On May 23, the Queens Borough President, The Trust for Public Land, New York Road Runners, and NYC Department of Environmental Protection broke ground to turn PS 120Q’s asphalt playground into a state-of-the-art green playground the whole community can use.
“We are pleased to help break ground on much-needed upgrades to PS 120Q’s new, state-of-the-art playground. Mayor de Blasio, the New York City Department of Environmental Protection, Councilmember Peter Koo, the New York Road Runners and the Trust for Public Land deserve to be commended for joining me in spearheading the effort to improve this vital playground,” stated Queens Borough President Melinda Katz.
PS 120Q is one of three schools in a new partnership between The Trust for Public Land and New York Road Runners, who contributed an initial $1 million to help pay for designing and building playgrounds at CS 154 (Harlem), PS 120 (Flushing, Queens), and the Piagentini and Jones Educational Complex, which houses three schools on a shared campus in the Throgs Neck neighborhood of the Bronx (PS 392, IS 467, and IS 371).
These three projects will be completed by the end of 2017, and will replace dilapidated, arid blacktop that currently provides students’ only opportunity to play outdoors on school grounds. Ultimately, NYRR is planning on funding playground development in all five boroughs over the next few years.
“A shared commitment to encouraging the youth of New York City’s five boroughs to get outside and active is what makes New York Road Runners’ partnership with the Trust for Public Land so impactful,” said Michael Capiraso, President and CEO at NYRR. “The groundbreaking at PS 120Q is our second since partnering with the Trust for Public Land. We are proud to work together to transform public school playgrounds into state-of-the-art community playgrounds, and look forward to providing an enhanced facility for running and many other outdoor activities to the students of PS 120Q, where more than 700 of the 215,000 kids who take part in NYRR free youth running programs attend school.”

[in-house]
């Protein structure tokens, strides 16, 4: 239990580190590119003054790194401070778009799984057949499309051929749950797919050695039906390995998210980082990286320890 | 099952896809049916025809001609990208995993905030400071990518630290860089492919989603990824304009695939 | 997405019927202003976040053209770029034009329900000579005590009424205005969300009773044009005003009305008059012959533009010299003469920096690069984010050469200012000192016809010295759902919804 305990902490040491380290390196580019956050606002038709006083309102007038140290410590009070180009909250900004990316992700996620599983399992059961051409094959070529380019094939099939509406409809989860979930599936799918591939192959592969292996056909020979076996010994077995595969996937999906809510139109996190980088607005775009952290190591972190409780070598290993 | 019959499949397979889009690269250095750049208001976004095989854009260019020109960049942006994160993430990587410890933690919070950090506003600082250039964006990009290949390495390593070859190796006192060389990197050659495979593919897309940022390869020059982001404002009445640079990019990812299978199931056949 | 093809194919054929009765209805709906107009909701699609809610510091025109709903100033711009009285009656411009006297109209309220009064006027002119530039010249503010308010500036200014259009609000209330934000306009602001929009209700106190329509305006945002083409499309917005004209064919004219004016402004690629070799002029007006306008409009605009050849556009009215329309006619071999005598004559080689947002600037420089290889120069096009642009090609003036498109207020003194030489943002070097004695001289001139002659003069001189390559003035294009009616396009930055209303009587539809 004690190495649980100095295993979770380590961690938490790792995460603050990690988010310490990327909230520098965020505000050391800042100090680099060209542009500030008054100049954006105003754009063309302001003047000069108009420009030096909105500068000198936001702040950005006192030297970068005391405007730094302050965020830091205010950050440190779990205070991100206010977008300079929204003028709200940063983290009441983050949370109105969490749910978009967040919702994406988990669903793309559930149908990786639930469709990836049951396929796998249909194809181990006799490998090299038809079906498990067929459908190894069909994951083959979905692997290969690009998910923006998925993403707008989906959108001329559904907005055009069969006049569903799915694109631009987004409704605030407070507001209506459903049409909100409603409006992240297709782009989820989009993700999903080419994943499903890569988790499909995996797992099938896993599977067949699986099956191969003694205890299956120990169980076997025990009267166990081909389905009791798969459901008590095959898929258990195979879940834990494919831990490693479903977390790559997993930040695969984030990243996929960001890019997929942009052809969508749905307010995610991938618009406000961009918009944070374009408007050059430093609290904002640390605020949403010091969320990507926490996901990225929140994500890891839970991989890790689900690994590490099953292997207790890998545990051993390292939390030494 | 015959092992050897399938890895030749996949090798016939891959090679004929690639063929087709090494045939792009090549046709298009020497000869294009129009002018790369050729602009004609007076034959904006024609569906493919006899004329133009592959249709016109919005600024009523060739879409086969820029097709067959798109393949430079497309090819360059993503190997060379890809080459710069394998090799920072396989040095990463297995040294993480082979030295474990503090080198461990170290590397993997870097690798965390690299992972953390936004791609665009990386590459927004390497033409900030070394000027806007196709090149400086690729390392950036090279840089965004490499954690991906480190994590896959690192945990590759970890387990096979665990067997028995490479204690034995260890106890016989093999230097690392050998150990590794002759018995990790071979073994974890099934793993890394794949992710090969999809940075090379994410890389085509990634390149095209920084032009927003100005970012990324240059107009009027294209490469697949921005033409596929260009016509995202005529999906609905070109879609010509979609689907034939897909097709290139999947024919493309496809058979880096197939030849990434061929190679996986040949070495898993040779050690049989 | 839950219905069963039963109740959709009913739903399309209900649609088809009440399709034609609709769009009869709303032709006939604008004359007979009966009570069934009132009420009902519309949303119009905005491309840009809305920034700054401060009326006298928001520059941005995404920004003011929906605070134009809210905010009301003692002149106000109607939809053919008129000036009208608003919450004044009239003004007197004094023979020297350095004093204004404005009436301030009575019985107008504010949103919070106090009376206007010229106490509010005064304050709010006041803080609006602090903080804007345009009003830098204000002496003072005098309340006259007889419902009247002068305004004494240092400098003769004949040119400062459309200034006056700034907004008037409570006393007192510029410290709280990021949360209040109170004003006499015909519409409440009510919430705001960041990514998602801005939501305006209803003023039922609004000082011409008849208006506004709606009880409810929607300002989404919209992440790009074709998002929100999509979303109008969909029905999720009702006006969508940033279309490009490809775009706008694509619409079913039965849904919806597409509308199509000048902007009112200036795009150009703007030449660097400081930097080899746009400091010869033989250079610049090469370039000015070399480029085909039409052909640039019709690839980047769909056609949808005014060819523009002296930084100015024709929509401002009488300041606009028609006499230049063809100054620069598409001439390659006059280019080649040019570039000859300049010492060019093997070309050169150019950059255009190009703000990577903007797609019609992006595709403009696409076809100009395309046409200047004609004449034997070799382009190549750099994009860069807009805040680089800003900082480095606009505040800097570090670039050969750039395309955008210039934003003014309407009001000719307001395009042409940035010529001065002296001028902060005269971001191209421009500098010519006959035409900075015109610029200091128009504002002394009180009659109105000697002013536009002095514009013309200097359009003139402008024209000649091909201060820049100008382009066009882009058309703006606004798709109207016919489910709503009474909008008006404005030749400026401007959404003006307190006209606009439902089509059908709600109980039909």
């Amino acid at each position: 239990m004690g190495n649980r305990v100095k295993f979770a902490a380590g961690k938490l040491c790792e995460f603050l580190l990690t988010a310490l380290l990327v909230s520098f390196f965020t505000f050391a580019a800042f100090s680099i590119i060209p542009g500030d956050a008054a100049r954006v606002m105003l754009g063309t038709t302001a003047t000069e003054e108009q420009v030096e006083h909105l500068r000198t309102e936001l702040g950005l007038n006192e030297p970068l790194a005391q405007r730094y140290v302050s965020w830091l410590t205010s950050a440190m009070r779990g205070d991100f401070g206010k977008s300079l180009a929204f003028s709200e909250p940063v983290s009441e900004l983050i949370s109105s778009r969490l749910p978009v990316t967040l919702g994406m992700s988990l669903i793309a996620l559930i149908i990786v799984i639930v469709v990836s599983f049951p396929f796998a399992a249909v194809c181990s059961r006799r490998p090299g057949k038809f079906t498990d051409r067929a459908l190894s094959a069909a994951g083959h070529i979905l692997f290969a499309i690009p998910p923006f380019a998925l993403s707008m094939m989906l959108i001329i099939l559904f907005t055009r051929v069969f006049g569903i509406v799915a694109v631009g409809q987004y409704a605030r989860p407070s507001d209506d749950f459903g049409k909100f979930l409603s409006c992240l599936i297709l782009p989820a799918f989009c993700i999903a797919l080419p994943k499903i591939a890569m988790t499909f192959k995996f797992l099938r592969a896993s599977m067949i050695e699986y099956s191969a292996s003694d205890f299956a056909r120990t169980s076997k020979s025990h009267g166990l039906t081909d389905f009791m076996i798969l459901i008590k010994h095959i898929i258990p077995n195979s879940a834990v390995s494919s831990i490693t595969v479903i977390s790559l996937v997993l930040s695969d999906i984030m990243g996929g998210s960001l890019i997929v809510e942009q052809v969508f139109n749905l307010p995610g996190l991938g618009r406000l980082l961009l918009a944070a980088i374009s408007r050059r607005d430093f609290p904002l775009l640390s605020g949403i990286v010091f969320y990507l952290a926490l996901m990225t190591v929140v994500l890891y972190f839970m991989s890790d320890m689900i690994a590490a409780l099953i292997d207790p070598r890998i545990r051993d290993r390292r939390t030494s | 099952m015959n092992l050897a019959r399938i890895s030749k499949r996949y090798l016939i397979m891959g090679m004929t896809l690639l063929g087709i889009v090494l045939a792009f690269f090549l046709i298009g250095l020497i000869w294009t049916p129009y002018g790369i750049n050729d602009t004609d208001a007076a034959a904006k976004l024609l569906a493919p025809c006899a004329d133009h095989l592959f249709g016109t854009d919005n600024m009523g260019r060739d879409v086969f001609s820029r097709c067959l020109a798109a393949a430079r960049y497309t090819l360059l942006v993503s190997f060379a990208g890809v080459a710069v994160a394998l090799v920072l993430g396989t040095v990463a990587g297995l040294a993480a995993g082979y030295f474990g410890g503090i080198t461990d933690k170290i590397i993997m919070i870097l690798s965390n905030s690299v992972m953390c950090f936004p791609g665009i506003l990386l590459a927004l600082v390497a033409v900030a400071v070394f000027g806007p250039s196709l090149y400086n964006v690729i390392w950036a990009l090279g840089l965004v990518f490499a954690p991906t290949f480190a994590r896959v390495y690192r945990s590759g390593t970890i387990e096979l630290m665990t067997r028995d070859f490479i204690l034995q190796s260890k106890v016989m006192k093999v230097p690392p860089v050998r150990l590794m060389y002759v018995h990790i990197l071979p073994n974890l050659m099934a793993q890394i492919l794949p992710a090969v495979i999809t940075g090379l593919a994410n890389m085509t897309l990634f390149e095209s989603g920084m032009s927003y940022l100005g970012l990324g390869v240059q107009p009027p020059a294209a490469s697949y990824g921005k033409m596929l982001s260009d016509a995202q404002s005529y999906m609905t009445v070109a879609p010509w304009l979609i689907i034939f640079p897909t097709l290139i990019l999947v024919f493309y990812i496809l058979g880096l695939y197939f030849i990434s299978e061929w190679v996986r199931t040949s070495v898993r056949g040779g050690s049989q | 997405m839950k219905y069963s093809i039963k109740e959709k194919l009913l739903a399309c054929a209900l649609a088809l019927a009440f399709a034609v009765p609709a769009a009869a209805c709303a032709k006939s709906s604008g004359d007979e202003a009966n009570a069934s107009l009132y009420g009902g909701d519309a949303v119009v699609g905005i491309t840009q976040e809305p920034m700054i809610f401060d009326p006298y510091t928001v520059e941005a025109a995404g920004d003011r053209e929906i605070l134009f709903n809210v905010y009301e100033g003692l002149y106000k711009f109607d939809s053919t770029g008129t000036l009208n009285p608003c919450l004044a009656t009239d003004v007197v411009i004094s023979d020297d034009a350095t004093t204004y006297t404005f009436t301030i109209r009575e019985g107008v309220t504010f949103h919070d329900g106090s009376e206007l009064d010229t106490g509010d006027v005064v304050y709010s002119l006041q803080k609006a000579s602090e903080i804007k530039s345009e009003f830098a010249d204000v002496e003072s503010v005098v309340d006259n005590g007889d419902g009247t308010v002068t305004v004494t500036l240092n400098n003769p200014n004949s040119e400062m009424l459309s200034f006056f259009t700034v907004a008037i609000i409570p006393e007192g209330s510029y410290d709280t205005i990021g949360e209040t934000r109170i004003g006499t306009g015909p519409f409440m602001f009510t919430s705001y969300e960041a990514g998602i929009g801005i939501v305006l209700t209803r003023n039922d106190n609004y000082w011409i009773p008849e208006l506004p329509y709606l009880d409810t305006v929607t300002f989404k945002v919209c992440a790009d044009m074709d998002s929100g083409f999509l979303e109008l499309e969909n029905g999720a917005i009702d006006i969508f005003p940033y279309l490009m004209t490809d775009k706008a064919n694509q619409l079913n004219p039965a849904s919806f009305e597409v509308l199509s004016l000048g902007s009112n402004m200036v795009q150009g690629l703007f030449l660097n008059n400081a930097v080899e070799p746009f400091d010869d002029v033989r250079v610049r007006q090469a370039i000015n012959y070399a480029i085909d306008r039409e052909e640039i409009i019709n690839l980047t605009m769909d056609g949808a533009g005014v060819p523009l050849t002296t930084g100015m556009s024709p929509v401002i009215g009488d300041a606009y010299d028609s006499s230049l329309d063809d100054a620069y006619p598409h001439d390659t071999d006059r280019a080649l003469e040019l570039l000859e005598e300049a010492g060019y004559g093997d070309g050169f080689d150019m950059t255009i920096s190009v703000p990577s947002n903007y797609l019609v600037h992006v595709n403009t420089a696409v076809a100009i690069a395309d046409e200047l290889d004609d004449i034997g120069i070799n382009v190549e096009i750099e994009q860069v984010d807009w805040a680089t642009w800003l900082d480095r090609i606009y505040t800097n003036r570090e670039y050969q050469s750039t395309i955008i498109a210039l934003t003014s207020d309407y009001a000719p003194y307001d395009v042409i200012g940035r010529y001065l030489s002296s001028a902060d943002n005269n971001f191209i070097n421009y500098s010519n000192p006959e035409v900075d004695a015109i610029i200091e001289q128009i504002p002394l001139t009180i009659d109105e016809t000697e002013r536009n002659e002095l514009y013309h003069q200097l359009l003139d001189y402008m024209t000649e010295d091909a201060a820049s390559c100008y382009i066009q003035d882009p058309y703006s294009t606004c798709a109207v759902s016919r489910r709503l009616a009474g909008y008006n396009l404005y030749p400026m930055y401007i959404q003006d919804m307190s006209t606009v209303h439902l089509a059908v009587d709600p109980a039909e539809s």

The new playgrounds were designed through a participatory design process led by the students. At each school, students survey their peers as part of a class project to learn the most popular playground features. Students then work with landscape architects to include the student wish list into the final design. The participatory design process teaches many valuable skills, including environmental science, budgeting, and negotiation.
The three playgrounds include green infrastructure elements, such as specialized plantings and shade trees, porous pavement and permeable pavers. Also included is a new synthetic turf field of woven polyester filaments and featuring a broken stone storage layer and perforated distribution pipes to promote infiltration. Such green infrastructure design elements are a hallmark of The Trust for Public Land’s playground work. These features reduce storm runoff that can flood streets and overwhelm sewer systems, allowing untreated water to end up in rivers and bays. Each playground absorbs hundreds of thousands of gallons of water annually and includes 20-30 new trees that bring shade and better air quality to their neighborhoods. The Trust for Public Land receives public funding from the Departments of Education and Environmental Protection, the School Construction Authority, the City Council and the Queens Borough President, the Manhattan Borough President, and the Bronx Borough President.